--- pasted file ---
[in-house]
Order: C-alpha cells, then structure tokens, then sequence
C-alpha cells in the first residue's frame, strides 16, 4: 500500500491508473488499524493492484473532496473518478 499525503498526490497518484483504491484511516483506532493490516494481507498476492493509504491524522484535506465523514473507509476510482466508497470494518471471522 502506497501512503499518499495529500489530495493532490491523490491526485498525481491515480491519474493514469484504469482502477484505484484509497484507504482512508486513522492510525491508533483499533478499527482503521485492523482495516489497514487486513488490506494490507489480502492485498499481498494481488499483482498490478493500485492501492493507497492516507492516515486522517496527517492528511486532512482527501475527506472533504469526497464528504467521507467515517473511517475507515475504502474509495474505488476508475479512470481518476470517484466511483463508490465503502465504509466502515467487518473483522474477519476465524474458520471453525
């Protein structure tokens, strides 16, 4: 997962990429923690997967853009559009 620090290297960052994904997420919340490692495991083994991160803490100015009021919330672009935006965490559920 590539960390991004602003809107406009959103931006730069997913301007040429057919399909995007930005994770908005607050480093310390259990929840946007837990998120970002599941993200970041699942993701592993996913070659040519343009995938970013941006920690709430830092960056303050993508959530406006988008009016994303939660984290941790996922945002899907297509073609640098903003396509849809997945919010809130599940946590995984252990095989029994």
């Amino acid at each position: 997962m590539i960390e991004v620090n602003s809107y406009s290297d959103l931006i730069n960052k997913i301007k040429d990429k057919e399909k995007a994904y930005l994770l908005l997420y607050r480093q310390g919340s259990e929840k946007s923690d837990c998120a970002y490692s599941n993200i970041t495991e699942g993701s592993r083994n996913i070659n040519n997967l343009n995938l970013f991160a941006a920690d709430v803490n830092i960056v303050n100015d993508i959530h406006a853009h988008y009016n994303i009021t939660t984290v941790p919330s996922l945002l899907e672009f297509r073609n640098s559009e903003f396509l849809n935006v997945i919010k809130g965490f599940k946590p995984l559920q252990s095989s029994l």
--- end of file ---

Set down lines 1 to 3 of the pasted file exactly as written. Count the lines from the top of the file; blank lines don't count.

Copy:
[in-house]
Order: C-alpha cells, then structure tokens, then sequence
C-alpha cells in the first residue's frame, strides 16, 4: 500500500491508473488499524493492484473532496473518478 499525503498526490497518484483504491484511516483506532493490516494481507498476492493509504491524522484535506465523514473507509476510482466508497470494518471471522 502506497501512503499518499495529500489530495493532490491523490491526485498525481491515480491519474493514469484504469482502477484505484484509497484507504482512508486513522492510525491508533483499533478499527482503521485492523482495516489497514487486513488490506494490507489480502492485498499481498494481488499483482498490478493500485492501492493507497492516507492516515486522517496527517492528511486532512482527501475527506472533504469526497464528504467521507467515517473511517475507515475504502474509495474505488476508475479512470481518476470517484466511483463508490465503502465504509466502515467487518473483522474477519476465524474458520471453525